The Council of Europe’s Group of States against Corruption (GRECO) has ended its non-conformity proceedings against Switzerland. It said Switzerland’s efforts concerning transparency in party financing were heading in the right direction.This content was published on September 17, 2019 - 15:53
The government said in a statement on Tuesday it had taken note of GRECO’s sixth interim report on the 2011 country examination.
This dealt on the one hand with the criminal provisions against corruption and on the other with party financing. GRECO made recommendations to Switzerland in both areas. Specifically, Switzerland was asked to address the bribery of individuals and opacity in party financing.
While all GRECO recommendations on criminal law have been fully implemented since the revised criminal law on corruption came into force in 2016, the recommendations on transparency in political financing have all remained open. Switzerland was therefore transferred to the so-called non-conformity procedure.
In its sixth interim report, GRECO came to the conclusion that Switzerland’s current efforts towards transparency in political financing were heading in the right direction. From GRECO’s point of view, the indirect counterproposal to the transparency initiative sent by parliament for consultation would implement the recommendations sufficiently.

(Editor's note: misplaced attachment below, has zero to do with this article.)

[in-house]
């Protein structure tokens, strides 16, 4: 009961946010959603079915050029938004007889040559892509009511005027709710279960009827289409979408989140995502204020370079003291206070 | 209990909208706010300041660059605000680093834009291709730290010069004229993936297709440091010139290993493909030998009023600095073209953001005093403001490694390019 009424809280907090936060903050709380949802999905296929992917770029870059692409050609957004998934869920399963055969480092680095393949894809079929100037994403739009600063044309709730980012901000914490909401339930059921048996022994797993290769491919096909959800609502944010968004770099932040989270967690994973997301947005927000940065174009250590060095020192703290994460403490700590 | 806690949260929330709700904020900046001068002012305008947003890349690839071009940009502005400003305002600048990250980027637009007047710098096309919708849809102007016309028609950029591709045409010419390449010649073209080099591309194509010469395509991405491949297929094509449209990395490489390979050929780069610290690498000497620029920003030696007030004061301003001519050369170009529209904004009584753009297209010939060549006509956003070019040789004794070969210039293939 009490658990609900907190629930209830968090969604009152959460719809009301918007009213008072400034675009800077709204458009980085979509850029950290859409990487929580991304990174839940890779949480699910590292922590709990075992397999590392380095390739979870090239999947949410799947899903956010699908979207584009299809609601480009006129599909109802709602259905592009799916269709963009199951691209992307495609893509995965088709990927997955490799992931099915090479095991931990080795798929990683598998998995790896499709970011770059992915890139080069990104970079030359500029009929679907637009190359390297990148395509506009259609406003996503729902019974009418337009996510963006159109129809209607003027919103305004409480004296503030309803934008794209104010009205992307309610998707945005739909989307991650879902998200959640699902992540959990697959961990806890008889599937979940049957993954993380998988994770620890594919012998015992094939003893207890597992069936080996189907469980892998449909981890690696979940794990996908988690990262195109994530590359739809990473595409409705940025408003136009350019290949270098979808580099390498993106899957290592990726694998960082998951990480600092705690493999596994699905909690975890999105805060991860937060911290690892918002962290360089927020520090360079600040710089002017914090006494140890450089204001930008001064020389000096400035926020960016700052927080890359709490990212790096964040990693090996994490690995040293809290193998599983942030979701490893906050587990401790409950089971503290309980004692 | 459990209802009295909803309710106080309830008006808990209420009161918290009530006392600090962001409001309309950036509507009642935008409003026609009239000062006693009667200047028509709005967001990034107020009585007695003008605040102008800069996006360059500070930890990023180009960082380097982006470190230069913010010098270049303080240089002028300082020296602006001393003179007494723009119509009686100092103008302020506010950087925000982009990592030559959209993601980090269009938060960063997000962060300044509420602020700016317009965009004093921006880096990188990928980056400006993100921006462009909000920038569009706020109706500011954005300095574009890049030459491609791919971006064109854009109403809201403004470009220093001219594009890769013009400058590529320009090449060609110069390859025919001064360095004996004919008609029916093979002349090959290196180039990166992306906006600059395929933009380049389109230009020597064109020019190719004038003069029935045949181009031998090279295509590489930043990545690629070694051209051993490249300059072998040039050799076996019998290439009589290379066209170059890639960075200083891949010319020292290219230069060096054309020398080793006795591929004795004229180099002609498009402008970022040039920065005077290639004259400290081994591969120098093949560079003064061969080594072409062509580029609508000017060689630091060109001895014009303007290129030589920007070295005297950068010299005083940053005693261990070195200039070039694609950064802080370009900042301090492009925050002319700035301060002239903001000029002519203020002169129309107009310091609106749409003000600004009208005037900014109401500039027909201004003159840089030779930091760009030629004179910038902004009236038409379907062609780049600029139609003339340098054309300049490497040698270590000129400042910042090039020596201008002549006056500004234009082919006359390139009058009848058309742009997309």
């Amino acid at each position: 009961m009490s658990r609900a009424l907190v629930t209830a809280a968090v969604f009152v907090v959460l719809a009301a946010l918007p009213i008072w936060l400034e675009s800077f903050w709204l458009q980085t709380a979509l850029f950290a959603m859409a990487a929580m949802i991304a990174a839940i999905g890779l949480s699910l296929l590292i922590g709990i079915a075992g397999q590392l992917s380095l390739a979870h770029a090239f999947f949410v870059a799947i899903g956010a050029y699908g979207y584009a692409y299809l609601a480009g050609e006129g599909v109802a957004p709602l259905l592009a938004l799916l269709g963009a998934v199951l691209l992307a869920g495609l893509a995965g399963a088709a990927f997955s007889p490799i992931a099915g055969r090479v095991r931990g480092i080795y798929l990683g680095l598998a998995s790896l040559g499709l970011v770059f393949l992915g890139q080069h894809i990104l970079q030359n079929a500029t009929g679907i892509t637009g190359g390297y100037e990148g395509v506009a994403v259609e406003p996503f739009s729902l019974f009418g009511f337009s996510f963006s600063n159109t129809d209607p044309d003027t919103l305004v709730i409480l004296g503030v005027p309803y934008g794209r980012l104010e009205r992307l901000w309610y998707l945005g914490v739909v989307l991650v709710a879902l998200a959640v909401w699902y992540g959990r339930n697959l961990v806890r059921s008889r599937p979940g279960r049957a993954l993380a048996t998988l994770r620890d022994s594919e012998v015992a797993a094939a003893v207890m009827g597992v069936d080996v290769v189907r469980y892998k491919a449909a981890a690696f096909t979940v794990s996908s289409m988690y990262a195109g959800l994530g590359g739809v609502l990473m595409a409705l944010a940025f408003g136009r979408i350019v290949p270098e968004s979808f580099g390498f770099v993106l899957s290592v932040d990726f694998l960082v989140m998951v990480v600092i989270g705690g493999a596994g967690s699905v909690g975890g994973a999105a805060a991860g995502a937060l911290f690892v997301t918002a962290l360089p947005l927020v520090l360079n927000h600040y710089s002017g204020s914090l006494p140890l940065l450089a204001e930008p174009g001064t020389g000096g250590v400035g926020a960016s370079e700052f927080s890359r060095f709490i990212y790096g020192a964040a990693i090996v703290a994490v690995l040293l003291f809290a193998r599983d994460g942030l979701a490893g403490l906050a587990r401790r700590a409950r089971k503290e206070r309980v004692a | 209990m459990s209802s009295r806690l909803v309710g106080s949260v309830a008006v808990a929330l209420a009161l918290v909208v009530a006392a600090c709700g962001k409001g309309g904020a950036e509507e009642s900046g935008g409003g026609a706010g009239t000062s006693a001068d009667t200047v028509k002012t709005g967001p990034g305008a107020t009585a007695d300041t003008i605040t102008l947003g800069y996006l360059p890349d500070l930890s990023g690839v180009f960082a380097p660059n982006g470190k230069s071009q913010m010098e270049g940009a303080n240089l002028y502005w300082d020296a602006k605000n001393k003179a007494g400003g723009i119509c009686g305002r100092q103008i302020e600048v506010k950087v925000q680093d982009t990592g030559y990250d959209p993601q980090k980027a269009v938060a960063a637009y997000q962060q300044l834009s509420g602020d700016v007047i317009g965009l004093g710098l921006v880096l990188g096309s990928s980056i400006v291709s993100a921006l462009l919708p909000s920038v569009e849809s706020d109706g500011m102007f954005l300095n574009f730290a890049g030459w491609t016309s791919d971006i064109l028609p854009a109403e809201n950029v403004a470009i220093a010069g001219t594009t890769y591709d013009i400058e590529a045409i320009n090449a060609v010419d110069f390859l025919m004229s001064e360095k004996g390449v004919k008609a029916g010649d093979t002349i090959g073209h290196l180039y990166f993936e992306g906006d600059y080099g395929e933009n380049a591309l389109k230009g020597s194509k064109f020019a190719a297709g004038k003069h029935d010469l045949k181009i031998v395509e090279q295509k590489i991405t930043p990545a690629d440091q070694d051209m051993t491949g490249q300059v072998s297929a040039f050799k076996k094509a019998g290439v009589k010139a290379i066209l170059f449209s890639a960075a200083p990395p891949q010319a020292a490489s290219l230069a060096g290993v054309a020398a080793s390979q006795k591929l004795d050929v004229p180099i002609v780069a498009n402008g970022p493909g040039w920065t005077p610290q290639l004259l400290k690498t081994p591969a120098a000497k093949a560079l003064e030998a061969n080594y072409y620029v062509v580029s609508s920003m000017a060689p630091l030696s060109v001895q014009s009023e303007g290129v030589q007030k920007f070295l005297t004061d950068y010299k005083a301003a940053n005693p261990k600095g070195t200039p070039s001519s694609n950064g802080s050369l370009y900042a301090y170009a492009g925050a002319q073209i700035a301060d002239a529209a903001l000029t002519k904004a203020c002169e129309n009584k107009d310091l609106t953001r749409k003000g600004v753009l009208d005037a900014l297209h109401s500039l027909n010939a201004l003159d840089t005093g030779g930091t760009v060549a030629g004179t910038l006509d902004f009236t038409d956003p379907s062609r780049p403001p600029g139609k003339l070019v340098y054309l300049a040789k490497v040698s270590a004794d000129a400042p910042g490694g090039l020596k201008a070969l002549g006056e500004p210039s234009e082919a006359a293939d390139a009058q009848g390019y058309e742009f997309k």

Accordingly, it has repealed the non-compliance proceedings against Switzerland.
Switzerland must now report to GRECO on the progress of its efforts by the end of 2020. On that basis, GRECO will adopt a further conformity report.
‘Unworthy and intolerable situation’
Transparency International Switzerland acknowledged the report but said it showed that plenty of work remained to be done to improve transparency in party financing in Switzerland.
The NGO pointed out that six of the 11 GRECO recommendations remained unfulfilled or only partially fulfilled.
“The progress mentioned in the GRECO report came about only thanks to positive cantonal referendums and the federal transparency initiative,” said Martin Hilti, director of Transparency International Switzerland.
“It is therefore high time that the citizens of the cantons also took action at national level to ensure greater transparency in the near future. Otherwise, Switzerland will remain the only country in Europe without binding transparency rules in political financing – an unworthy and intolerable situation for our democracy and the rule of law.”
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